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  • News
  • July 20, 2016

Walking Together

Ontario's Long-Term Strategy to End Violence Against Indigenous Women

Ontario’s strategy to end violence against Indigenous women

Violence against Indigenous women has been tearing apart the lives of women, their families and communities for generations. It is a legacy of colonialism that continues to breed poverty, social isolation and insecurity. With this strategy, Ontario and Indigenous communities are coming together to end the cycle of violence and ensure future generations of Indigenous women can live the way they deserve ¾ with safety and respect.

1. Supporting children, youth and families

  • New funding: $80 million over three years.
  • Introduce a new Family Well-Being Program to support Indigenous families in crisis and help communities deal with the effects of intergenerational violence and trauma.

2. Community safety and healing

  • New funding: $15.75 million over three years.
  • Ensure Indigenous women and communities have effective supports when dealing with the justice system.
  • Develop a survivor-centred strategy to assist in the identification, intervention and prevention of human trafficking in Ontario.
  • Expand a counselling helpline for Indigenous women experiencing violence, building on the Talk4Healing Indigenous Women’s Helpline.
  • Support Indigenous men with healing and violence prevention programs, including Kizhaay Anishinaabe Niin (I Am A Kind Man).

3. Policing and justice

  • $2.32 million over three years
  • New funding: $2.32 million over three years.
  • Introduce legislation to assist police in investigating missing persons cases.
  • Enhance training for Crown Attorneys and police.
  • Provide new tools for First Nations policing.

4. Prevention and awareness

  • $1.15 million over three years
  • New funding: $1.15 million over three years.
  • Develop and deliver mandatory Indigenous cultural competency and anti-racism training to all Ontario public service staff.
  • Work to help launch a national public awareness and prevention campaignto change attitudes and perceptions on the issue of violence against Indigenous women and girls.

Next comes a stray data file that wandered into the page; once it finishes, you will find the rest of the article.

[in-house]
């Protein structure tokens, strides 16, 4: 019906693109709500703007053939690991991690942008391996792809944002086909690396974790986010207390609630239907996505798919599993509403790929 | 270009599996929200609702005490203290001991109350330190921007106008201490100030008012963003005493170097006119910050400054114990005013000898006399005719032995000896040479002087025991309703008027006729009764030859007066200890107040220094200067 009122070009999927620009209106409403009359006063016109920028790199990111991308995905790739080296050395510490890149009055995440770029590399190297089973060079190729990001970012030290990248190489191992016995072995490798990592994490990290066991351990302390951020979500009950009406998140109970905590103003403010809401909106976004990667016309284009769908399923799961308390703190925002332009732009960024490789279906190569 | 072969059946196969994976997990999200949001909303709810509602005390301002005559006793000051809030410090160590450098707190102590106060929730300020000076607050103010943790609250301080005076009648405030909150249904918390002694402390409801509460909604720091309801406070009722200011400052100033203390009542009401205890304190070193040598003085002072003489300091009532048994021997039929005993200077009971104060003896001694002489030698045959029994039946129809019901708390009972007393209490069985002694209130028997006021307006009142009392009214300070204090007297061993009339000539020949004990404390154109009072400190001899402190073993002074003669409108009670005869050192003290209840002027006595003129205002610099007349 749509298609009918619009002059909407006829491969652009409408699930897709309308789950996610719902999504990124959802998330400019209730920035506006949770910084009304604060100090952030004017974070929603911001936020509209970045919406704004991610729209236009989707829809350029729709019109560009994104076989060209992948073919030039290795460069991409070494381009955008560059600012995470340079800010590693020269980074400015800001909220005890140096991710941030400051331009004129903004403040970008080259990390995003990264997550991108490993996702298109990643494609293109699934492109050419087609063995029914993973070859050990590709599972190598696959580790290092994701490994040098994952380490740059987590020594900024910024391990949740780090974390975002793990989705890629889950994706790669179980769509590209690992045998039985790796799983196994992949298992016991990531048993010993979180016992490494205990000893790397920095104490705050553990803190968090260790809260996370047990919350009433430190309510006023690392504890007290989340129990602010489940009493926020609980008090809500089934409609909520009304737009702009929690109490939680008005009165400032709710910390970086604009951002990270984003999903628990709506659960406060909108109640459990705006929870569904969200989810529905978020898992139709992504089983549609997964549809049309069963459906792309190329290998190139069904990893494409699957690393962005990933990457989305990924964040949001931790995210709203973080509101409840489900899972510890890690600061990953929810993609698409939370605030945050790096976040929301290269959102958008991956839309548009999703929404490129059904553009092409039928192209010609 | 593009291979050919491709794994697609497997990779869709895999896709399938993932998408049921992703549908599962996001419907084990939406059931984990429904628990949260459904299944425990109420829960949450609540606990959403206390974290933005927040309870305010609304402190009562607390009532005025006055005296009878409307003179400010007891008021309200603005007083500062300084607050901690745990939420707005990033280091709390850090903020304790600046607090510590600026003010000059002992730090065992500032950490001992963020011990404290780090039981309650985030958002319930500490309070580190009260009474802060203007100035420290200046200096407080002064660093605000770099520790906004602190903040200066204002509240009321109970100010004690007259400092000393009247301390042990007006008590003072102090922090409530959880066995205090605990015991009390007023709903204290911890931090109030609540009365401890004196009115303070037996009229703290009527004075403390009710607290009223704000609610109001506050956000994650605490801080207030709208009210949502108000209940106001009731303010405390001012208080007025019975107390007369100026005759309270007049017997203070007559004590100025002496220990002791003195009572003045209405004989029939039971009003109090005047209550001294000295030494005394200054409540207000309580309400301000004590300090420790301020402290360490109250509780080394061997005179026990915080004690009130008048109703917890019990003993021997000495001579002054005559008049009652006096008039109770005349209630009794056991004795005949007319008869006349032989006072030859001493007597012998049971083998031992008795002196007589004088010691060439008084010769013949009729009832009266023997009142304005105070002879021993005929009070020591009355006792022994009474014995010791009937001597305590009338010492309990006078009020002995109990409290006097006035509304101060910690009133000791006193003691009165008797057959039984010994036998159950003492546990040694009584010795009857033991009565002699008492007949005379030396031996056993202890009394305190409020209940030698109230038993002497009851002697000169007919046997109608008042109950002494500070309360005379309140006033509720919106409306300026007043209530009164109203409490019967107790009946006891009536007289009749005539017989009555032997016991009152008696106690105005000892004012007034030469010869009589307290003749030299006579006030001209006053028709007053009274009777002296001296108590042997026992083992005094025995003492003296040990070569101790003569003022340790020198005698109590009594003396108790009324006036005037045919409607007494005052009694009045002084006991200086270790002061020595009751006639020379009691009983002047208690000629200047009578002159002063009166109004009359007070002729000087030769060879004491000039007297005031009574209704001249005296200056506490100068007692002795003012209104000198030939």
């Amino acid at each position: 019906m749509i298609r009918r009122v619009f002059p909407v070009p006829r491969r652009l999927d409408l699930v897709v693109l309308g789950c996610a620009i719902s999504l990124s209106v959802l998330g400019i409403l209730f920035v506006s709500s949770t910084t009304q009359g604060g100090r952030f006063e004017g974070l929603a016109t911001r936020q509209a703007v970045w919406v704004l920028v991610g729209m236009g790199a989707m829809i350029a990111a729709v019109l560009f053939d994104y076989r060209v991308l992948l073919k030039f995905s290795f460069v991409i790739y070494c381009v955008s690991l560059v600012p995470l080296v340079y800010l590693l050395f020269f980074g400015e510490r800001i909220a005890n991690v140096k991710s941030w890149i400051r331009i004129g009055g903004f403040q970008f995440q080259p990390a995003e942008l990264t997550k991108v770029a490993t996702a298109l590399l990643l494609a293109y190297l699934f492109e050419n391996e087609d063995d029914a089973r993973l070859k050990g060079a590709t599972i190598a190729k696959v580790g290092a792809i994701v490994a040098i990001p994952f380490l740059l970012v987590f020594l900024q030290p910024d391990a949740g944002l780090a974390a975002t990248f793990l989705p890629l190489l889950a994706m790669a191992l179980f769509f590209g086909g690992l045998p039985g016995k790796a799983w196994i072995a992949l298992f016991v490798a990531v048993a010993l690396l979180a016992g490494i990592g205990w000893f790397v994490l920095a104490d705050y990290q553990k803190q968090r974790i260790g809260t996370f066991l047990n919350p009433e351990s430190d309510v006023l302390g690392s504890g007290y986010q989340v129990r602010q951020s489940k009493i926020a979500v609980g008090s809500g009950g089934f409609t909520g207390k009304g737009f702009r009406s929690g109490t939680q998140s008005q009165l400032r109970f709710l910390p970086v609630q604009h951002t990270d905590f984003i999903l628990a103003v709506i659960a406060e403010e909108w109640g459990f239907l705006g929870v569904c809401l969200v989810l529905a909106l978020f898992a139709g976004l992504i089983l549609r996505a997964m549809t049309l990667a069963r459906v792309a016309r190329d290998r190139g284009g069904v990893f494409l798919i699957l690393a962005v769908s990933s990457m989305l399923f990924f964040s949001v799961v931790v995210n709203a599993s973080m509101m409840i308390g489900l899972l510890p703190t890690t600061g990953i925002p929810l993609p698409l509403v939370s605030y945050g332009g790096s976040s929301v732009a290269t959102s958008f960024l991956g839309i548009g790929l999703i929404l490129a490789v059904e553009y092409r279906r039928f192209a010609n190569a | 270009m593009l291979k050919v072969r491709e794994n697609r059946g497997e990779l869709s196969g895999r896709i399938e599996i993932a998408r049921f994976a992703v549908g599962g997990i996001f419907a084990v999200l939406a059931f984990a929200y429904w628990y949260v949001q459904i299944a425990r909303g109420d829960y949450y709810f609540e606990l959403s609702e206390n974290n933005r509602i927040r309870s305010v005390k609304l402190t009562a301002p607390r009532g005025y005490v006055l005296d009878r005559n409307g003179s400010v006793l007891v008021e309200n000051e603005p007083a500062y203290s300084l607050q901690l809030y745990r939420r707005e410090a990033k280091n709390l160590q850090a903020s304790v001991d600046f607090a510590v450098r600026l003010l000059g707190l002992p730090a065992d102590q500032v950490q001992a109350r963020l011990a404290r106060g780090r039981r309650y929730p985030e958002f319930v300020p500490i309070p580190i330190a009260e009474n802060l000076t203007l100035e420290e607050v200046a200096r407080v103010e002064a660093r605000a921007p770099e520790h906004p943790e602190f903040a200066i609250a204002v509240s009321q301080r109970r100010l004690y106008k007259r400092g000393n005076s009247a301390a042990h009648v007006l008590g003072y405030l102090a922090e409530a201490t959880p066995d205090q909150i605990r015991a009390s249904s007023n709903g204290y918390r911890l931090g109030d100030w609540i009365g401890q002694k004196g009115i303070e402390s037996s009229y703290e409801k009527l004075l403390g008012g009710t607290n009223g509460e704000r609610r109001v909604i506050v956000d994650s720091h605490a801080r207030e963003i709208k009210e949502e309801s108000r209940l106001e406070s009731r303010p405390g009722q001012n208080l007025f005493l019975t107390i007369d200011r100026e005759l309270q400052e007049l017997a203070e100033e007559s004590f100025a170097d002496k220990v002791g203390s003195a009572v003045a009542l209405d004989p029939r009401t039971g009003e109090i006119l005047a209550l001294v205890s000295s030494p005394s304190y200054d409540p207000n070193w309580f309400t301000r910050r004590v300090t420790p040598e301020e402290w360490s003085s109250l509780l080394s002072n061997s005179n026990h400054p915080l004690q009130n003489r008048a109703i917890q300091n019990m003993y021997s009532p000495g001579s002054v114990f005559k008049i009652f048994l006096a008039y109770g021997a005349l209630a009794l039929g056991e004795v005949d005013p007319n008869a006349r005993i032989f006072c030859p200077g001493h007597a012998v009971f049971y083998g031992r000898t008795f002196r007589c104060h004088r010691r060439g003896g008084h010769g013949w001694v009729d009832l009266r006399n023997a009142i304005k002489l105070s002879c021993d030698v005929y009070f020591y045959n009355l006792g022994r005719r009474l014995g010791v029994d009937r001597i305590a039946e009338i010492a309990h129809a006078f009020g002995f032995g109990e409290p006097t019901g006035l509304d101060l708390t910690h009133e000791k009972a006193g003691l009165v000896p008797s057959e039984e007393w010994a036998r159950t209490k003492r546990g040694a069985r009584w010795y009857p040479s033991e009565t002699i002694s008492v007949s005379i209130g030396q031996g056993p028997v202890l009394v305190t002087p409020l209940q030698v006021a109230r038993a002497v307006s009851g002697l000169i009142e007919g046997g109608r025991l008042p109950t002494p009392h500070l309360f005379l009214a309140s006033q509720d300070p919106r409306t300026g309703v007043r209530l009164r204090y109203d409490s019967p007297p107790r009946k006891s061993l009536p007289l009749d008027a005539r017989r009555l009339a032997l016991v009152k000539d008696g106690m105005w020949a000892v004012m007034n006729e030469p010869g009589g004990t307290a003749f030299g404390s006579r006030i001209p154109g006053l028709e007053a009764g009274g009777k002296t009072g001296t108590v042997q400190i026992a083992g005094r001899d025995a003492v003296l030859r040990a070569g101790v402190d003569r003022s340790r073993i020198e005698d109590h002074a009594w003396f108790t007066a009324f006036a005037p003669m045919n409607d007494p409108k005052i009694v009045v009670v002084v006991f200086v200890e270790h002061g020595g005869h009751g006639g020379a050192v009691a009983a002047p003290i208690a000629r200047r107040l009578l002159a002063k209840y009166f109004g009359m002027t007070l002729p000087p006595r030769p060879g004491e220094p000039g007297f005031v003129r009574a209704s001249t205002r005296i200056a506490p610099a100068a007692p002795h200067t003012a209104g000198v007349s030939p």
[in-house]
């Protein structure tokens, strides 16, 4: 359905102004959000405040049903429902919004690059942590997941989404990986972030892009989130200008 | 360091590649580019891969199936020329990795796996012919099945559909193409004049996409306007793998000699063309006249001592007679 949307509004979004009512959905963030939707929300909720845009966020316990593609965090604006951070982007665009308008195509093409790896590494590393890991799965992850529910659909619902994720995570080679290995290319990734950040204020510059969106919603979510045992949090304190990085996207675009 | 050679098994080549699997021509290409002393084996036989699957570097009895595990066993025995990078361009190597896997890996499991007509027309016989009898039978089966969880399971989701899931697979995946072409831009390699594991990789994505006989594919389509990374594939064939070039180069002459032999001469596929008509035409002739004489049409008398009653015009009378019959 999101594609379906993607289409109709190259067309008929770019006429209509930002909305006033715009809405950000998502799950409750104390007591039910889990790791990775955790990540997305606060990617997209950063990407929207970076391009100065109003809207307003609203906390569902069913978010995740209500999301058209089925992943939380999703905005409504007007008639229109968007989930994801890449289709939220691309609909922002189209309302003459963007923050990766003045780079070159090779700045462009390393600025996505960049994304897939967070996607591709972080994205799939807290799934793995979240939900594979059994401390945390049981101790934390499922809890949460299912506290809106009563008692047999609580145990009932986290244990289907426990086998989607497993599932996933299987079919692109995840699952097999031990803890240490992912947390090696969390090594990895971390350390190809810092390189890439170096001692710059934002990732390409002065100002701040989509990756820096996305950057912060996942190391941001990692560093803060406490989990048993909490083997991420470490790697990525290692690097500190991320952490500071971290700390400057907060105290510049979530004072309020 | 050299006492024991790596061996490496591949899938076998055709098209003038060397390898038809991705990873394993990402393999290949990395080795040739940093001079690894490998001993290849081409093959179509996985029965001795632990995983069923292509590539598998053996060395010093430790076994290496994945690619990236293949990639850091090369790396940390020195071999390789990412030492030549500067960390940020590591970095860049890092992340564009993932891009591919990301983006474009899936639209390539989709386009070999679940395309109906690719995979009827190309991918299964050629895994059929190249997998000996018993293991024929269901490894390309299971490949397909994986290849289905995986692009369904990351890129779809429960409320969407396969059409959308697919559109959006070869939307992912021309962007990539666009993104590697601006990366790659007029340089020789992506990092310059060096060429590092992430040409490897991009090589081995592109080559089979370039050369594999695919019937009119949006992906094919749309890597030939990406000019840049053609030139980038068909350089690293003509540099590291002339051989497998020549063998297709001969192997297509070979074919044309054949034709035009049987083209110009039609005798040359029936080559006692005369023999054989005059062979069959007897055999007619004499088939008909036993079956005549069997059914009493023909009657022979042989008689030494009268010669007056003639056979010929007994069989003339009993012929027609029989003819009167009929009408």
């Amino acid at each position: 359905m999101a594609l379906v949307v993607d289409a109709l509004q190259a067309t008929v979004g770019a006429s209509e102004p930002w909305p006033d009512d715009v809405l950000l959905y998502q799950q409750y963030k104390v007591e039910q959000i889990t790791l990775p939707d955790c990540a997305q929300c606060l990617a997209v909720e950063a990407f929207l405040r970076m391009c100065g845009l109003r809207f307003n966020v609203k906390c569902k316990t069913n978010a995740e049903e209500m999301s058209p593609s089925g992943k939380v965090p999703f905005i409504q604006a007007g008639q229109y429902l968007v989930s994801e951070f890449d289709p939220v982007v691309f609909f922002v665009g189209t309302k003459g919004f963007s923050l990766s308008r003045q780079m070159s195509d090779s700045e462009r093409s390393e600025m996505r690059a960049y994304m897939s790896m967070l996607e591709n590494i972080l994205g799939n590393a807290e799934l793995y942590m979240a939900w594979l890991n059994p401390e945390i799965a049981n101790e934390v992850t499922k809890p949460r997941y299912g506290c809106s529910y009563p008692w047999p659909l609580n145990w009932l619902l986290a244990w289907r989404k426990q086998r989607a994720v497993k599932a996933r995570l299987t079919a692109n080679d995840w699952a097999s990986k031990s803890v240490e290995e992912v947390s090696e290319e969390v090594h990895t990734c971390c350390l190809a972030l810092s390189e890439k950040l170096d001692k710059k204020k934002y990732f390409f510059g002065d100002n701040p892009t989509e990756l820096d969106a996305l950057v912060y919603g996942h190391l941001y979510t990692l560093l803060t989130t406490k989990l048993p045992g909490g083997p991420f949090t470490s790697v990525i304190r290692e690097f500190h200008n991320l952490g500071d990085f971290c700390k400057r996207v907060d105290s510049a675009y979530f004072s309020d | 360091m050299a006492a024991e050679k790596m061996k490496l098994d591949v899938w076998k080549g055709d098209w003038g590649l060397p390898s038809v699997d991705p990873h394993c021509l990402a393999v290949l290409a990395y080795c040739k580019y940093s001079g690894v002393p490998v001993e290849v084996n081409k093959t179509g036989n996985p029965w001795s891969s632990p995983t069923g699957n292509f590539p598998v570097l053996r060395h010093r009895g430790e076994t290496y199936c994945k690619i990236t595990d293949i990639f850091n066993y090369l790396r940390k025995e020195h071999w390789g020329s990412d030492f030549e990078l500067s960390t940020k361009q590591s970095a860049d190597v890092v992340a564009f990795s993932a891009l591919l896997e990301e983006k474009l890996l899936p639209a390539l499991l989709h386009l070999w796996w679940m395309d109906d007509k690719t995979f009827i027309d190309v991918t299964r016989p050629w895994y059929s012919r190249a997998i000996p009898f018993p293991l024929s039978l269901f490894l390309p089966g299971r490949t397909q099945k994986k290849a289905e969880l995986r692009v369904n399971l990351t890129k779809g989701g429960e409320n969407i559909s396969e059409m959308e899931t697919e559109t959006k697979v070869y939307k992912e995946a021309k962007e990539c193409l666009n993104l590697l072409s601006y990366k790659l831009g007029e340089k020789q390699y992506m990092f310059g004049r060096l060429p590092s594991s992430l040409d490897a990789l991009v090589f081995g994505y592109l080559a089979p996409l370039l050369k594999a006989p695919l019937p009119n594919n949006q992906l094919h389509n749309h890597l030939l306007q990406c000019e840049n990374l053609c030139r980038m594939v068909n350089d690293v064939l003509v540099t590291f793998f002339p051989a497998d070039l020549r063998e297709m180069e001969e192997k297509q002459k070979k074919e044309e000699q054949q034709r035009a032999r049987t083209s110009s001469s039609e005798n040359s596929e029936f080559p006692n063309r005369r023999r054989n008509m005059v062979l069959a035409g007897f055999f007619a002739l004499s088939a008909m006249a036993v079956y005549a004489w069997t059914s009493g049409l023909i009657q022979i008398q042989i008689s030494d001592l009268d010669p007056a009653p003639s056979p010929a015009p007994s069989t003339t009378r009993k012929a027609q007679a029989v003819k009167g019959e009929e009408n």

5. Leadership, collaboration, alignment and accountability

  • $500,000 over three years
  • New funding: $500,000 over three years.
  • Host the fifth National Aboriginal Women’s Summit in 2016.
  • Support and align provincial initiatives with federal commitments to end violence against Indigenous women.
  • Establish a Ministerial Steering Committee to oversee implementation and accountability of this plan to ensure it delivers.

6. Improved data and research

  • New funding: $750,000 over three years.
  • Support research on the prevalence of violence against Indigenous womenand successful practices to combat it.

Develop key performance indicators and data collection mechanisms to measure the success of individual initiatives and monitor progress.

Message from Ministers MacCharles and Zimmer

We are pleased to join with the Premier and with Indigenous partners to present this strategy to end violence against Indigenous women.

This strategy is a collaborative effort of Indigenous partners across the province, including the members of the Joint Working Group on Violence Against Aboriginal Women.

This unique provincial initiative brings government leaders together at one table with representatives of Indigenous organizations. These include the Ontario Federation of Indigenous Friendship Centres, Ontario Native Women’s Association, the Métis Nation of Ontario, Independent First Nations and Chiefs of Ontario.

We applaud their commitment to work together to create a more effective, better informed and comprehensive approach that respects Indigenous culture and perspectives.

Strong collaborative relationships help us build on the important work of Indigenous people to raise awareness of and heal from violence, and the initiatives the government has already undertaken to end violence against women, including action plans on domestic violence and sexual violence and harassment.

The province’s Action Plan to Stop Sexual Violence and Harassment, launched in March 2015, started a conversation about sexual violence in this province. In it, we announced our commitment to developing a long-term strategy to end violence against Indigenous women.

We are proud to build on this momentum and launch this strategy for change.

The goals reflect our commitments: to end violence against Indigenous women, to strengthen relationships with First Nation, Métis and Inuit communities, and to improve outcomes for Indigenous people — and, in turn, for all Ontarians.

Tracy MacCharles
Minister Responsible for Women’s Issues

David Zimmer
Minister of Indigenous Relations and Reconciliation 

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